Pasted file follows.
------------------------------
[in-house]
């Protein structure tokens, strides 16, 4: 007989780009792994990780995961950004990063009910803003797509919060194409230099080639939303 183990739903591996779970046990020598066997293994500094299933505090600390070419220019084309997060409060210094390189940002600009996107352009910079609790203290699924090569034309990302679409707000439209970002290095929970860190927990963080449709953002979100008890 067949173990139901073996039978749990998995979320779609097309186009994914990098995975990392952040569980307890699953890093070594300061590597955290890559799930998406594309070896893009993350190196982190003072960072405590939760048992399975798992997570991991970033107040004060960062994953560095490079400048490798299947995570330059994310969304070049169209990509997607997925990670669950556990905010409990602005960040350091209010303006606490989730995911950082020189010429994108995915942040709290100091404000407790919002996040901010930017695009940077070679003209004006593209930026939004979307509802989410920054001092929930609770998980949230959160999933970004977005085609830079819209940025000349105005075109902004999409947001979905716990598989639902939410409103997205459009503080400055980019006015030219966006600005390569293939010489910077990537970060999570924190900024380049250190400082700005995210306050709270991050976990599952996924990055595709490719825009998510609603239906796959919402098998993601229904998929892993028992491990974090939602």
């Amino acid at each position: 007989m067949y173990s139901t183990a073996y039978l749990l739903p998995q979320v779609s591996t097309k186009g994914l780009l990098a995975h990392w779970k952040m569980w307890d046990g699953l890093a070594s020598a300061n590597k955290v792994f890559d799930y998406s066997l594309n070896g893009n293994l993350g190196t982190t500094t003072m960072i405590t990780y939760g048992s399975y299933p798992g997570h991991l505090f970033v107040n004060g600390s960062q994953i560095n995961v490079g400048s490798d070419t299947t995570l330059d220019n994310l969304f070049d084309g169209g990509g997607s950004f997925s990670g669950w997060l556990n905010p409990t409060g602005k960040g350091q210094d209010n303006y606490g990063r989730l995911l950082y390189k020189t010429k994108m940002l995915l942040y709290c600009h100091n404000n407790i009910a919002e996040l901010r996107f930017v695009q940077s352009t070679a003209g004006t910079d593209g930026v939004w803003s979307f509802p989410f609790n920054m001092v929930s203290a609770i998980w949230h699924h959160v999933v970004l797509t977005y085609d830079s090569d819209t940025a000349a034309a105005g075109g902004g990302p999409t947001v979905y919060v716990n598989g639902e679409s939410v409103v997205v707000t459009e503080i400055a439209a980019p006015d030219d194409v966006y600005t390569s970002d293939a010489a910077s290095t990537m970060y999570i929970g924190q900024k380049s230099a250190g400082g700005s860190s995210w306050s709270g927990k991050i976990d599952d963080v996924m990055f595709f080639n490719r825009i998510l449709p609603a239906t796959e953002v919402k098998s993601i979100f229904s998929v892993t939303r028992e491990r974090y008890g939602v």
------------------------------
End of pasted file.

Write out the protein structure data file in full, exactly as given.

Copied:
[in-house]
């Protein structure tokens, strides 16, 4: 007989780009792994990780995961950004990063009910803003797509919060194409230099080639939303 183990739903591996779970046990020598066997293994500094299933505090600390070419220019084309997060409060210094390189940002600009996107352009910079609790203290699924090569034309990302679409707000439209970002290095929970860190927990963080449709953002979100008890 067949173990139901073996039978749990998995979320779609097309186009994914990098995975990392952040569980307890699953890093070594300061590597955290890559799930998406594309070896893009993350190196982190003072960072405590939760048992399975798992997570991991970033107040004060960062994953560095490079400048490798299947995570330059994310969304070049169209990509997607997925990670669950556990905010409990602005960040350091209010303006606490989730995911950082020189010429994108995915942040709290100091404000407790919002996040901010930017695009940077070679003209004006593209930026939004979307509802989410920054001092929930609770998980949230959160999933970004977005085609830079819209940025000349105005075109902004999409947001979905716990598989639902939410409103997205459009503080400055980019006015030219966006600005390569293939010489910077990537970060999570924190900024380049250190400082700005995210306050709270991050976990599952996924990055595709490719825009998510609603239906796959919402098998993601229904998929892993028992491990974090939602």
């Amino acid at each position: 007989m067949y173990s139901t183990a073996y039978l749990l739903p998995q979320v779609s591996t097309k186009g994914l780009l990098a995975h990392w779970k952040m569980w307890d046990g699953l890093a070594s020598a300061n590597k955290v792994f890559d799930y998406s066997l594309n070896g893009n293994l993350g190196t982190t500094t003072m960072i405590t990780y939760g048992s399975y299933p798992g997570h991991l505090f970033v107040n004060g600390s960062q994953i560095n995961v490079g400048s490798d070419t299947t995570l330059d220019n994310l969304f070049d084309g169209g990509g997607s950004f997925s990670g669950w997060l556990n905010p409990t409060g602005k960040g350091q210094d209010n303006y606490g990063r989730l995911l950082y390189k020189t010429k994108m940002l995915l942040y709290c600009h100091n404000n407790i009910a919002e996040l901010r996107f930017v695009q940077s352009t070679a003209g004006t910079d593209g930026v939004w803003s979307f509802p989410f609790n920054m001092v929930s203290a609770i998980w949230h699924h959160v999933v970004l797509t977005y085609d830079s090569d819209t940025a000349a034309a105005g075109g902004g990302p999409t947001v979905y919060v716990n598989g639902e679409s939410v409103v997205v707000t459009e503080i400055a439209a980019p006015d030219d194409v966006y600005t390569s970002d293939a010489a910077s290095t990537m970060y999570i929970g924190q900024k380049s230099a250190g400082g700005s860190s995210w306050s709270g927990k991050i976990d599952d963080v996924m990055f595709f080639n490719r825009i998510l449709p609603a239906t796959e953002v919402k098998s993601i979100f229904s998929v892993t939303r028992e491990r974090y008890g939602v």